Teen Yoga Monthly Theme – May 2021
Every month the Foundation focuses on a different aspect of young people’s lives and looks at how yoga can help disadvantaged young people address it. It might be stress, or social media or how to keep focus on your studies. This month we focus on:
YOGA DURING EXAM TIME
Finding Sthira and Sukha in Everything We Do
Are there exams? Are there not exams? Are mocks going to be the real exams? How will I be graded? Will I get into uni?! There are just some of the questions that have been swirling around the minds of teens since the start of the school year. This, on top of Covid and the everyday issues that can add emotional stress.
Students missed out on exams last year due to Covid, which left a great deal of uncertainty for many. At the start of the school year this year, many thought exams had been cancelled again, only to find out that it felt as if no one really knew what was happening because many schools are now having students study as if exams were happening. And other schools are putting emphasis on teacher assessments without the exams.
If we as parents/teachers/guardians are confused about the state of exams, imagine how the students must feel? Anxious, nervous, stressed, scared and possibly a little lost. We all know how that feels. And, yet, as yoga teachers, we have the tools to help teens create steadiness (Sthira) and ease (Sukha) in everything they do.
On the yoga mat, we aim to find stability and ease in every pose we do and in doing that, we bring a sense of awareness and grounding into the practice. There are strength and surrender elements in every pose. The balance between the two actions is what makes yoga such a unique and powerful form of fitness: it accentuates strength and grace, stability and flexibility, hard and soft, so that your entire body is engaged in a balanced way.
In addition, we’re looking for a quiet, fully present mind in our practice in order to find stability and strength. Breath. By creating a rhythmic flow of breath, we calm both body and mind, creating strength and ease with each breath.
Not only can teens use their breath to create Sthira and Sukha on the mat but off the mat as well. If they notice they can’t seem to catch their breath or the breath is becoming quite shallow due to stress or anxiety, it may be an indication that they are straining to overcome resistance. By gently and patiently bringing a focus to breath, the resistance subsides. Very similar to how some yogis feel in a long-held chair pose!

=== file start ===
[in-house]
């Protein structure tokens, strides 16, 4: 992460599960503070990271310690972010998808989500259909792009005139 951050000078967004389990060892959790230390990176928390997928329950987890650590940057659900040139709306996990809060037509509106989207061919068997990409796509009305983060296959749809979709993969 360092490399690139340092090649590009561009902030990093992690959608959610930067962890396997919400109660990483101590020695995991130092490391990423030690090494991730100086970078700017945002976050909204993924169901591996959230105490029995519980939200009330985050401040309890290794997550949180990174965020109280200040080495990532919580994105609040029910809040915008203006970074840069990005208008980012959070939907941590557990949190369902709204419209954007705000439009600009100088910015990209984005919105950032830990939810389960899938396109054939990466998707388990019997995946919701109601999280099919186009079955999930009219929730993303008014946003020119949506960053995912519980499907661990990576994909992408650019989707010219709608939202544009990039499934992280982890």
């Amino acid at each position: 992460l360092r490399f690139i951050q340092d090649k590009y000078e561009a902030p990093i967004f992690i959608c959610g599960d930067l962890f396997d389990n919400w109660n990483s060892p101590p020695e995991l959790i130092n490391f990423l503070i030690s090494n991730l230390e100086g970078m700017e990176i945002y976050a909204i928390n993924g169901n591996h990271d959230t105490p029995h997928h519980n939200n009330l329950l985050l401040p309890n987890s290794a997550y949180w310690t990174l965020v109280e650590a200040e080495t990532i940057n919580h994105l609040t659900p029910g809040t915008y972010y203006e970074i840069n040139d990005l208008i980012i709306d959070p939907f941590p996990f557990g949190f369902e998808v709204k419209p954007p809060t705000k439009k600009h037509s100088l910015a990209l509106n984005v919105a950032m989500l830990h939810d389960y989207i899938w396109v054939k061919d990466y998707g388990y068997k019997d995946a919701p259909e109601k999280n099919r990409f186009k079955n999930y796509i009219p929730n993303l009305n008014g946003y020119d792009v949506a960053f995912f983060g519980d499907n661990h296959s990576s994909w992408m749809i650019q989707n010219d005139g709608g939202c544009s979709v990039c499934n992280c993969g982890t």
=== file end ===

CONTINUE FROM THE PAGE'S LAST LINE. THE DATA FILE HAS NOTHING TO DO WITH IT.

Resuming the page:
For the month of May, we bring you resources to use that allow you to give tools to your yogis to create a calm, steady mind and body, particularly as they come into exam season.
We have a physical practice that will cultivate a feeling of stability and ease on the yoga mat (and off!). Some mudras and mantras you can teach your teens to use if they find themselves getting anxious. Active listening techniques that you might find useful but that you can also share with your yogis as they look to support their friends through this stressful time – and the general everyday issues that can cause emotional stress.
And, there is no better way to feel a sense of ease then connecting with nature. Mental Health Awareness week is in May and theme is ‘nature.’ Such a lovely theme and there are so many ways to bring it into a practice. We’re suggesting you start with a ‘Born to Bloom’ seated meditation.
With nature in mind, why not set-up a fundraising challenge whereby you practice outside for 7, 14, 20 or maybe even 31 days in a row?! Get your yogis involved, too!
Here’s an overview:
LINKS AND RESOURCES FOR APRIL
Yoga Practices for Creating Stability and Ease
The practice we are providing for this month offers a way to to create a calm, steady mind and body, particularly as we come into exam season.
Finding stability and ease in our yoga practice can help us calm both our minds and body, on and off the mat. This practice focuses on Sthira and Sukha. You might want to take your class outside for this practice so that not only will your students find stability and ease but they can do so while also connecting with nature.
You can download the whole sequence here: